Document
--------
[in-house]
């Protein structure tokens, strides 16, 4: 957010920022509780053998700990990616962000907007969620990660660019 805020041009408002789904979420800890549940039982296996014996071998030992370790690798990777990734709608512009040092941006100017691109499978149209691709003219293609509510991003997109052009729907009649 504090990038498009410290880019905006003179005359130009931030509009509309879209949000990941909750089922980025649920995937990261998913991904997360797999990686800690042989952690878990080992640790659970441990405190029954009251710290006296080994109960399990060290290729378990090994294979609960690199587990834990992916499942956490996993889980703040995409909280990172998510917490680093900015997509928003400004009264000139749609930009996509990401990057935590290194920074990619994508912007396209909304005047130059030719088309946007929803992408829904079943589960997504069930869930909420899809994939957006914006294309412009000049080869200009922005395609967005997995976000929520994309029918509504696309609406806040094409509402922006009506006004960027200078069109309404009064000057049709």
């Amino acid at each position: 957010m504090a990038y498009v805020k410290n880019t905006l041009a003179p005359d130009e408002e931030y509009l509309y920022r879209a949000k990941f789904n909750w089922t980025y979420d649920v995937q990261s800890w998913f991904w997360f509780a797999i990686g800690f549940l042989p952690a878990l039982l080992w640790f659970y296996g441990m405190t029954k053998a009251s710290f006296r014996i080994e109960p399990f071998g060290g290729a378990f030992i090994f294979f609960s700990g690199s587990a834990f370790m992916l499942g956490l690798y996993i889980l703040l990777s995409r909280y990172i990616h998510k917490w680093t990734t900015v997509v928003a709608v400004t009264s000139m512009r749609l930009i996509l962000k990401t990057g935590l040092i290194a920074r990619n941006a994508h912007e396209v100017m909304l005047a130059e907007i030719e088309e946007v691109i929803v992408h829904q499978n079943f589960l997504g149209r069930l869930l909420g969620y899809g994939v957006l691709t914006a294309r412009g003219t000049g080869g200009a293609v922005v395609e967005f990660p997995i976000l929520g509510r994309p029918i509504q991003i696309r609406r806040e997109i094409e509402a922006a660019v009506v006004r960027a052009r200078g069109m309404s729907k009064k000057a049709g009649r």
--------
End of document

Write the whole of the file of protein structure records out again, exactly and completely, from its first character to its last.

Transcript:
[in-house]
């Protein structure tokens, strides 16, 4: 957010920022509780053998700990990616962000907007969620990660660019 805020041009408002789904979420800890549940039982296996014996071998030992370790690798990777990734709608512009040092941006100017691109499978149209691709003219293609509510991003997109052009729907009649 504090990038498009410290880019905006003179005359130009931030509009509309879209949000990941909750089922980025649920995937990261998913991904997360797999990686800690042989952690878990080992640790659970441990405190029954009251710290006296080994109960399990060290290729378990090994294979609960690199587990834990992916499942956490996993889980703040995409909280990172998510917490680093900015997509928003400004009264000139749609930009996509990401990057935590290194920074990619994508912007396209909304005047130059030719088309946007929803992408829904079943589960997504069930869930909420899809994939957006914006294309412009000049080869200009922005395609967005997995976000929520994309029918509504696309609406806040094409509402922006009506006004960027200078069109309404009064000057049709």
């Amino acid at each position: 957010m504090a990038y498009v805020k410290n880019t905006l041009a003179p005359d130009e408002e931030y509009l509309y920022r879209a949000k990941f789904n909750w089922t980025y979420d649920v995937q990261s800890w998913f991904w997360f509780a797999i990686g800690f549940l042989p952690a878990l039982l080992w640790f659970y296996g441990m405190t029954k053998a009251s710290f006296r014996i080994e109960p399990f071998g060290g290729a378990f030992i090994f294979f609960s700990g690199s587990a834990f370790m992916l499942g956490l690798y996993i889980l703040l990777s995409r909280y990172i990616h998510k917490w680093t990734t900015v997509v928003a709608v400004t009264s000139m512009r749609l930009i996509l962000k990401t990057g935590l040092i290194a920074r990619n941006a994508h912007e396209v100017m909304l005047a130059e907007i030719e088309e946007v691109i929803v992408h829904q499978n079943f589960l997504g149209r069930l869930l909420g969620y899809g994939v957006l691709t914006a294309r412009g003219t000049g080869g200009a293609v922005v395609e967005f990660p997995i976000l929520g509510r994309p029918i509504q991003i696309r609406r806040e997109i094409e509402a922006a660019v009506v006004r960027a052009r200078g069109m309404s729907k009064k000057a049709g009649r």